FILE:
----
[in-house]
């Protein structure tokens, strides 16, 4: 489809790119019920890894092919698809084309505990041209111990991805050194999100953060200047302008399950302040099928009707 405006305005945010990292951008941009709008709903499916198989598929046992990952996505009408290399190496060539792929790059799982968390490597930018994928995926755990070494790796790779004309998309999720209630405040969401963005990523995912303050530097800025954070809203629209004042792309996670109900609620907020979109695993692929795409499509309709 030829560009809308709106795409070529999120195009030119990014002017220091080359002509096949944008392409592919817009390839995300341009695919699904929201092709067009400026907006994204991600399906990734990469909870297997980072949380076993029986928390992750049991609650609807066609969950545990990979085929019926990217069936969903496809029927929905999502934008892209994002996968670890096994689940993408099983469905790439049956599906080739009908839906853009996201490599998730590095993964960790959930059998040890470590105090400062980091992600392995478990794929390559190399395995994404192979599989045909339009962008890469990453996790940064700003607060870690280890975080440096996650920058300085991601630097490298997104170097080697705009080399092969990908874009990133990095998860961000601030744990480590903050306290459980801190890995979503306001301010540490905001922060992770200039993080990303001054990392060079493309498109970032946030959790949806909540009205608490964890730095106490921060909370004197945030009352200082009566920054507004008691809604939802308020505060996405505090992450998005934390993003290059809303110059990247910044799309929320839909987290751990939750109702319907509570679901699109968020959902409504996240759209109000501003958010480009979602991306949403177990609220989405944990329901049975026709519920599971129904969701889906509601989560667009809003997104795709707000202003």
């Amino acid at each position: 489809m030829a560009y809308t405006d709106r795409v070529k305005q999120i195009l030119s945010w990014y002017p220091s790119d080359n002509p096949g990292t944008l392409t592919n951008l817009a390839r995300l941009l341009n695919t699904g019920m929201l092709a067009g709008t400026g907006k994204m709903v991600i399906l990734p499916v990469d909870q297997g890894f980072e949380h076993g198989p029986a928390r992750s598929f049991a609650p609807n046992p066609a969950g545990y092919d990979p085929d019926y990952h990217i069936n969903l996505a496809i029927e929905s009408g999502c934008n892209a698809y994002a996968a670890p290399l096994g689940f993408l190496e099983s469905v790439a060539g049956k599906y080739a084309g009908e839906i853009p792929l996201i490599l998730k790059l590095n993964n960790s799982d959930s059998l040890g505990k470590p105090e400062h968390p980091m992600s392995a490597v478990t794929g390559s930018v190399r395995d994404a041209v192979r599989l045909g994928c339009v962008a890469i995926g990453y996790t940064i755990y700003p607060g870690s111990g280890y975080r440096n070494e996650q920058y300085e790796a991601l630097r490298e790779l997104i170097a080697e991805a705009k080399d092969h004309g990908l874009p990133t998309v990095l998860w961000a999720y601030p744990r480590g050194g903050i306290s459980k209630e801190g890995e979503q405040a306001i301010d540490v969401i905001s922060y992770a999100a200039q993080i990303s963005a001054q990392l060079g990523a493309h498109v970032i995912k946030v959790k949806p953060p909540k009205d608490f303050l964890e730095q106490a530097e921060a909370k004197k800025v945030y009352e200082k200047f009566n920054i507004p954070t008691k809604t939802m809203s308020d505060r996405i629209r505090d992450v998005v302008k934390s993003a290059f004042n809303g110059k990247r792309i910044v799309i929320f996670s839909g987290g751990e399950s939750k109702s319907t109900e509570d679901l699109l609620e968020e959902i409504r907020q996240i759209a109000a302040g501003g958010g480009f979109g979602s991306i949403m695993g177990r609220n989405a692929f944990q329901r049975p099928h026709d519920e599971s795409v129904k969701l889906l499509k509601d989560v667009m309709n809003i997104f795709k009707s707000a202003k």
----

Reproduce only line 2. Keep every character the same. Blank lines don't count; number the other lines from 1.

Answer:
């Protein structure tokens, strides 16, 4: 489809790119019920890894092919698809084309505990041209111990991805050194999100953060200047302008399950302040099928009707 405006305005945010990292951008941009709008709903499916198989598929046992990952996505009408290399190496060539792929790059799982968390490597930018994928995926755990070494790796790779004309998309999720209630405040969401963005990523995912303050530097800025954070809203629209004042792309996670109900609620907020979109695993692929795409499509309709 030829560009809308709106795409070529999120195009030119990014002017220091080359002509096949944008392409592919817009390839995300341009695919699904929201092709067009400026907006994204991600399906990734990469909870297997980072949380076993029986928390992750049991609650609807066609969950545990990979085929019926990217069936969903496809029927929905999502934008892209994002996968670890096994689940993408099983469905790439049956599906080739009908839906853009996201490599998730590095993964960790959930059998040890470590105090400062980091992600392995478990794929390559190399395995994404192979599989045909339009962008890469990453996790940064700003607060870690280890975080440096996650920058300085991601630097490298997104170097080697705009080399092969990908874009990133990095998860961000601030744990480590903050306290459980801190890995979503306001301010540490905001922060992770200039993080990303001054990392060079493309498109970032946030959790949806909540009205608490964890730095106490921060909370004197945030009352200082009566920054507004008691809604939802308020505060996405505090992450998005934390993003290059809303110059990247910044799309929320839909987290751990939750109702319907509570679901699109968020959902409504996240759209109000501003958010480009979602991306949403177990609220989405944990329901049975026709519920599971129904969701889906509601989560667009809003997104795709707000202003």